Another issue, of course, is the cost of increased flood and storm protection. Muir Wood mentions this in passing, but it is a major cost imposed by increasing flood danger. Perhaps you have discussed this somewhere? If so, how does that affect your analysis?The crickets are chirping in the background, and with about four feet of snow outside the door, those are scary crickets, especially given Roger's recent all out attacks on Nicholas Stern and the IPCC for their statements on storm damage
A while ago Roger challenged Eli to show that his writings on policy were mistaken. The Bunny took a first step, showing that Roger's "honest broker" construct was as bankrupt as Lehman Bros. and the arguments he made in his book were not very sophisticated.
This post deals with the fundamental incoherence between Roger Pielke Jr.'s policy statements on severe weather damage and adaptation to climate change. Briefly put Pielke holds that there is no evidence of any increase in the cost of hurricanes (and other severe weather) that might be attributed to climate change. This certainly is an arguable position given the data we have, although it requires qualifications. While Pielke estimates a null trend, for example, Schmidt, et al found an annual increase of 4% since 1970, but no trend if one starts in 1950. A large part of Pielke's argument consists of careful parsing of what others say, and he is quite capable of omitting important information when describing the work of others, for example Schmidt. For example, Pielke states on his blog
After a detailed look at the data they conclude quite properly:while, as Eli points out, if one reads Schmidt, et al, they sayThere is no evidence yet of any trend in tropical cyclone losses that can be attributed directly to anthropogenic climate change.They do speculate about a link based on the conclusion of IPCC 2007
No trend is found for the period 1950–2005 as a whole. In the period 1971–2005, since the beginning of a trend towards increased intense cyclone activity, losses excluding socio-economic effects show an annual increase of 4% per annum. This increase must therefore be at least due to the impact of natural climate variability but, more likely than not, also due to anthropogenic forcings.In parallel with Eli's ruminations, Nils Simon, has been thinking about the same issues and coming to a remarkable conclusion. Pielke in a 2008 paper states that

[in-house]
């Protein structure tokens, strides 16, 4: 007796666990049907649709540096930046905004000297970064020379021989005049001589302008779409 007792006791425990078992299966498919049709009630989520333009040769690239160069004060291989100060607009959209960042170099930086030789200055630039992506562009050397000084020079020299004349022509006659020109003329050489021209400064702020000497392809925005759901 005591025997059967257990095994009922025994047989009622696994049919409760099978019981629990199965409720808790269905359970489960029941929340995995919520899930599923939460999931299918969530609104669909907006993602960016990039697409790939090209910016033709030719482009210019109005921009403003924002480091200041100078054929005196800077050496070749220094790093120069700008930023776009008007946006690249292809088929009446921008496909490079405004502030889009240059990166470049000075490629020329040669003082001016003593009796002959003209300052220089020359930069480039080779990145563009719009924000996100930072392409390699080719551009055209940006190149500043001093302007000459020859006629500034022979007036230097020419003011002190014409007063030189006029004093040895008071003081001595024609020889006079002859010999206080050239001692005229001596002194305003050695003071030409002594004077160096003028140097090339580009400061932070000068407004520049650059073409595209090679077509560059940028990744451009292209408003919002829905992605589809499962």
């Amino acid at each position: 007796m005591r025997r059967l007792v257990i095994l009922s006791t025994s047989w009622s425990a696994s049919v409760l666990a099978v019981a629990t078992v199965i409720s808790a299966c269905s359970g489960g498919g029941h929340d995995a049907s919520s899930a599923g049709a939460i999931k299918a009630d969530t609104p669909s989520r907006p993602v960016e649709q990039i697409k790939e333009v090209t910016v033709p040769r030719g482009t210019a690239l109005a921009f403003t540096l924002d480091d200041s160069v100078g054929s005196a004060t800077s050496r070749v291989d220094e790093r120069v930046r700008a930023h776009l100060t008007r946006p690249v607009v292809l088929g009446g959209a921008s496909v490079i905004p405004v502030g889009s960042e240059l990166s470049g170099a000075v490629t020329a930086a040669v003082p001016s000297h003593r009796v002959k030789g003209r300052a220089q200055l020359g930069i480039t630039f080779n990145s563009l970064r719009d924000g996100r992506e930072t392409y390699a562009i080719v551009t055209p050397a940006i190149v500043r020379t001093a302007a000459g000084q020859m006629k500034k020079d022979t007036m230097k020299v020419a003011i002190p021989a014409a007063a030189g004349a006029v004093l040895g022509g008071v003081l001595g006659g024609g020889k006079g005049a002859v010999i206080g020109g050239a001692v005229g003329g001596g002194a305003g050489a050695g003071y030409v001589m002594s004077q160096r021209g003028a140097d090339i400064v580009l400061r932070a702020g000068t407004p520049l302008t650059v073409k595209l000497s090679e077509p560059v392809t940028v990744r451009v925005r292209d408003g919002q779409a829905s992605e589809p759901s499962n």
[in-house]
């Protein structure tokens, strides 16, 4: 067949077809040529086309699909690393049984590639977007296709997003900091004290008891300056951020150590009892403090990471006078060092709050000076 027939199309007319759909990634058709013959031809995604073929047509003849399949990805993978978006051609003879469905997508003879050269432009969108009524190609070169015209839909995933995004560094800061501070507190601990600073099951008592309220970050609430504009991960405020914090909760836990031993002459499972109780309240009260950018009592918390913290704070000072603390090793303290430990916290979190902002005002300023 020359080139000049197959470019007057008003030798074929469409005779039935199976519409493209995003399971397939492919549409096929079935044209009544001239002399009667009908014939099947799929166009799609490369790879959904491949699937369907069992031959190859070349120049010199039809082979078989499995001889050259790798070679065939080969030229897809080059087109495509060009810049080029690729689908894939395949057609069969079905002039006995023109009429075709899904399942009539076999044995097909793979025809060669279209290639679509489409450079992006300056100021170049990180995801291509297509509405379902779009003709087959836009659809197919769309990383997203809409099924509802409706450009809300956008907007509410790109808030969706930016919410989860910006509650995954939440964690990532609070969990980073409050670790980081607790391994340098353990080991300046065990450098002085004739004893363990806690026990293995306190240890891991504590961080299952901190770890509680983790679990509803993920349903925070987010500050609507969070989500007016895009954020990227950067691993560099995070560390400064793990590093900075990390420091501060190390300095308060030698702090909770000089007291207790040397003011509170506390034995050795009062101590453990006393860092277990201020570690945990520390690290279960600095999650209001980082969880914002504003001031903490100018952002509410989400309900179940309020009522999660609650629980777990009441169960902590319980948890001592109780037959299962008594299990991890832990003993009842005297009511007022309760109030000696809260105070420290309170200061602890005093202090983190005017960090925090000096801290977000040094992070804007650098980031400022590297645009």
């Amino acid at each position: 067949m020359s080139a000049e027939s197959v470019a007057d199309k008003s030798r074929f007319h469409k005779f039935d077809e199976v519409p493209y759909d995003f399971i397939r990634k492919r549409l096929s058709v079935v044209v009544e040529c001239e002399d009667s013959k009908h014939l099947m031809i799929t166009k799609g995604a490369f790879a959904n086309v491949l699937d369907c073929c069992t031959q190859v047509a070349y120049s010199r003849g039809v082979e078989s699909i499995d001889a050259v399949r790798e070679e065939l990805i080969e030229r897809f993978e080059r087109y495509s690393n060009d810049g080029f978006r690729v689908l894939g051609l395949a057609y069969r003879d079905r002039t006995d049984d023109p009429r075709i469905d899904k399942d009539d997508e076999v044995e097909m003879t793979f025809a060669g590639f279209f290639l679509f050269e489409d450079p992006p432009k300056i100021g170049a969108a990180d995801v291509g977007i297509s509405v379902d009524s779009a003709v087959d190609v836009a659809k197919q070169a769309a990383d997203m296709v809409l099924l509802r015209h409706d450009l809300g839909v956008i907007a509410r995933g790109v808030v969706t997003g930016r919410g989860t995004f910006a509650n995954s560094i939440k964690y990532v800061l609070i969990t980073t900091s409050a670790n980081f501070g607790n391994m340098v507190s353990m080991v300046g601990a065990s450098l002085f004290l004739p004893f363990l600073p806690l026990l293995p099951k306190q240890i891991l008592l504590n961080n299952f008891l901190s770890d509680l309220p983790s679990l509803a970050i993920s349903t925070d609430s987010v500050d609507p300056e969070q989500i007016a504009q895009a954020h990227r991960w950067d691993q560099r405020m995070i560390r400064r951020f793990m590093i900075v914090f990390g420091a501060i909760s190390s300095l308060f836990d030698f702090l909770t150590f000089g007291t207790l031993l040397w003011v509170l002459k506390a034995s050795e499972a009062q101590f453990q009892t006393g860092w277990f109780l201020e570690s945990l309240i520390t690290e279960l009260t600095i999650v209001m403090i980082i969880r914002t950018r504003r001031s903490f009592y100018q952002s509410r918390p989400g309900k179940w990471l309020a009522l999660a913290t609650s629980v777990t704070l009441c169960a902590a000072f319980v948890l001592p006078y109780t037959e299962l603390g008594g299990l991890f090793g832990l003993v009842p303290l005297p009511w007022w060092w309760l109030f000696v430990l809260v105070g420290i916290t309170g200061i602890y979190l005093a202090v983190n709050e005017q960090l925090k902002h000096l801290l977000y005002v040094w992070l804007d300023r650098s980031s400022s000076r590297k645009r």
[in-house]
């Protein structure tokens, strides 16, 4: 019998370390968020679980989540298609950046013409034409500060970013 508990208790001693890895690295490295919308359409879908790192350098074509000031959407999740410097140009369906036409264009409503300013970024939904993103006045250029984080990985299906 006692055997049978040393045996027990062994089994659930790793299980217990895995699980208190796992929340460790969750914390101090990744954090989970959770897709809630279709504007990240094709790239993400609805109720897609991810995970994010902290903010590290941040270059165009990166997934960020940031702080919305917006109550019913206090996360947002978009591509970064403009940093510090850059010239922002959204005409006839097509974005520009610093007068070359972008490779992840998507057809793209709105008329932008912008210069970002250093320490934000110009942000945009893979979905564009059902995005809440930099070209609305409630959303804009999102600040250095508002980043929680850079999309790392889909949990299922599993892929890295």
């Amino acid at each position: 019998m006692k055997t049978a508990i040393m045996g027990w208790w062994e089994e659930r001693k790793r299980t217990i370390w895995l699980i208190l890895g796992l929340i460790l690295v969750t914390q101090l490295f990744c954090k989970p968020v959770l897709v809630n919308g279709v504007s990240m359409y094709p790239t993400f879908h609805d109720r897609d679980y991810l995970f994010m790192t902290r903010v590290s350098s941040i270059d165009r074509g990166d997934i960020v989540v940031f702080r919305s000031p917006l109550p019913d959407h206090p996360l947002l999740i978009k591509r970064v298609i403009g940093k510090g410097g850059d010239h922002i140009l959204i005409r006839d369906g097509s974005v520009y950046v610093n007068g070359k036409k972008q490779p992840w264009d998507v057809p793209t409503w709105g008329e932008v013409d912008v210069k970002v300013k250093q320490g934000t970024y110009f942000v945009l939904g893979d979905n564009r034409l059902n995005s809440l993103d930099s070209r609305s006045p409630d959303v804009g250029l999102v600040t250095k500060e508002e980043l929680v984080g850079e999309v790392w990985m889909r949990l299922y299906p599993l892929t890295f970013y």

The normalization methodologies do not explicitly reflect two important factors driving losses: demand surge and loss mitigation. Adjustments for these factors are beyond the scope of this paper, but it is important for those using this study to consider their potential effect.but Simon searches in vain for any such consideration as has Eli.
There are two reasons this is important
First, it is obvious even to a stuffed animal that the costs of flood control and surge barriers to limit damage from storms has increased substantially over the last fifty years. If such expenditures have NOT been included in the storm cost estimates, and the trend without them is flat, the trend WITH such costs MUST increase substantially. Any estimate that neglects these costs must be stated as a LOWER LIMIT. Neither Eli or Nils can find any such statement, not just from Roger Pielke. Therefore in true "Honest Broker" form, Rabett Run concludes that (OK, draw your own conclusions from what Roger calls others who mis-state something)
Second, and this is Nils' insight, NOT to include such costs or deal with their effect when you are aware of them, is either dishonest or a statement that such adaptation has no effect. Since we have been adapting to increased storm damage like crazy. Pielke is in Zugzwang.
The Birdie or the Birdie
Roger can choose door A, storm cost has been increasing mightily in the past century or door B, adaptation has no effect. Ethon is standing behind both doors. Which of his policy principles does he want to feed to the birdie?
However, Nils can help him. He points out that flood barriers build since 1950 in the Netherlands and northern Germany certainly have protected the coasts against flooding at similar to the destructive events of 1953. More interestingly Simon points to a NOAA study which discussed how houses could be toughened against hurricanes (Eli is eating Nils' lunch here, so if you read German, go take a look)
In North Carolina according to NOAA (PDF) 200 of 205 houses built to the proper standard directly on the coast survived Hurricane Fran in 1996 while over 500 older nearby houses were destroyed.Further Nils points out that there has been an immense investment in hurricane observation and modeling which allows better preparation, smaller evacuations, and provides quicker and more effective responses to hurricane threats.
Not to take this into account is double entry bookkeeping. On the cost side of the ledger the lower damage expense is taken fully into account. This decreases the costs of storm damage as a function of time. On the expense side of the ledger the costs of the satellite, plane and buoy operations that track the hurricanes, the National Hurricane Center, flood control and more are not taken into account. When this is done the cost of dealing with hurricanes INCREASES. For policy purposes the proper metric is the total cost of dealing with hurricanes, not the cost of the damage
Nils and Eli eagerly await Roger's reply.